nervous at any time? Were there any surprises
during the interview? Did the tape recorder break?

41

42

3.OBSERVATION


To get
firsthand

information


To strengthen existing data


Have an observation guide


(refer to page 39)

43

4.EXPERIMENTS


To test various techniques,
assumptions or products (esp.
in engineering & agriculture)



SAMPLING

Ideally
Whole
population
will be the
best

Selecting small
group of individuals

44

45

SAMPLING & POPULATION


SAMPLING



a group of respondents
who provide information that may be
generalised to general population


POPULATION



a target group to which
the results of a research are applicable


Refer to page 25.


46

TARGET POPULATION

SPECIFIC
POPULATION

SAMPLE

UTM STUDENTS

FIRST YEAR STUDENTS

10% OF THE FIRST
YEAR STUDENTS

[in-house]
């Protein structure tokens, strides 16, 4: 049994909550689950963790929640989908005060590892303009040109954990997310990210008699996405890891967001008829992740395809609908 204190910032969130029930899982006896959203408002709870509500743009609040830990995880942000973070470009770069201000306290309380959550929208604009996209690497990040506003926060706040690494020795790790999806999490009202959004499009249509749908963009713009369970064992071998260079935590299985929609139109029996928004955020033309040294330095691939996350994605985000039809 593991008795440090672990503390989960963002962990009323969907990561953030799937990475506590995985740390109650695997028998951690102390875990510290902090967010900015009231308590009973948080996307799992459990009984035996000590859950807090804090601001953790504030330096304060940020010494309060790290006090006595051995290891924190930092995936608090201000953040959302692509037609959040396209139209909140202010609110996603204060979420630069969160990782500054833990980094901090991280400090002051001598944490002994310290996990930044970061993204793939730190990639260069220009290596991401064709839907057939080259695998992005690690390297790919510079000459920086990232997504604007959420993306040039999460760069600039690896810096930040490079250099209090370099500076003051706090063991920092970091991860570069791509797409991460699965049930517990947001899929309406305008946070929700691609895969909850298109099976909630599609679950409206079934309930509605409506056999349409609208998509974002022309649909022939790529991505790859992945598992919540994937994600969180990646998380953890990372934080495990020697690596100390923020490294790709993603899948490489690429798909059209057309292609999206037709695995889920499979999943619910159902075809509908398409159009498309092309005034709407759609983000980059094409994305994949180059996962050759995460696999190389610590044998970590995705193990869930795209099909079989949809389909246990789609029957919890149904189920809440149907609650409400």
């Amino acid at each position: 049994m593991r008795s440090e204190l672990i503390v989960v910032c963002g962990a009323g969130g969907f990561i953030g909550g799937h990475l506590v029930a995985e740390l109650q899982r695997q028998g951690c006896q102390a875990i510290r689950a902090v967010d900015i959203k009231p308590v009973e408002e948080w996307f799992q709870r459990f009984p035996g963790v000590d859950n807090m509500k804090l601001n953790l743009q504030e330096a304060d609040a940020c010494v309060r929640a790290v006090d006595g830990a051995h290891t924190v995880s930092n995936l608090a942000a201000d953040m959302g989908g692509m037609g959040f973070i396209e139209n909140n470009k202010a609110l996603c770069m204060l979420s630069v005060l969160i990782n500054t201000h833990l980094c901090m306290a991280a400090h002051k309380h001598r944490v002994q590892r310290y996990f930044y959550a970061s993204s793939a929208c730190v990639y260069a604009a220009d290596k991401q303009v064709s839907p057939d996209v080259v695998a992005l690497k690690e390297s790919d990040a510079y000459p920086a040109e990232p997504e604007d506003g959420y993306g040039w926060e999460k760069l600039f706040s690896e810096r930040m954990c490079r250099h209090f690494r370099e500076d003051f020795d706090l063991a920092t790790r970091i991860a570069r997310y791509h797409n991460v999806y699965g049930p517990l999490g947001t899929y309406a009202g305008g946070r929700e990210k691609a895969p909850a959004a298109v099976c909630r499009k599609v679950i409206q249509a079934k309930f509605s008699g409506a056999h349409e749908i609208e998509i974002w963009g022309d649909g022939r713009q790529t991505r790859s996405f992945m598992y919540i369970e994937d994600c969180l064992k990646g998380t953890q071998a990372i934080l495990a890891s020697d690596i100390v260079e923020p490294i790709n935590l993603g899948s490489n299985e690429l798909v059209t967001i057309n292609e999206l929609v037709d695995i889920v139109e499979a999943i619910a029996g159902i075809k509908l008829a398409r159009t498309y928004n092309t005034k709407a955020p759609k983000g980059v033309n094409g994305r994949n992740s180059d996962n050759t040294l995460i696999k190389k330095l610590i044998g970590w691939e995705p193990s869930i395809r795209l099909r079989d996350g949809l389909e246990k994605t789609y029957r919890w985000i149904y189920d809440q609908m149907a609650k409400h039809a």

SAMPLE & POPULATION



47

RANDOM


Every member of the
population has an
equal probability to be
chosen to participate
in the research


The results would yield
a representative
sample


NON
-
RANDOM


The respondents are
selected based on
certain criteria


The results may be
true only for the group
of respondents and
cannot be generalize

TYPES OF SAMPLING


48

Type

Category

Definition

SIMPLE

Every member has an equal chance to
be selected

STRATIFIED

Sample selected in the same proportion
as existence in the population

CLUSTER

Selection of group sample(or research
is on the group)

SYSTEMATIC

Every
n
th person in a population list is
selected

CONVENIENCE

Individuals who are readily accessible
for the research

PURPOSIVE

A group of sample selected specifically
by the researcher because they have
the knowledge or experience in certain
issue

TYPES OF SAMPLING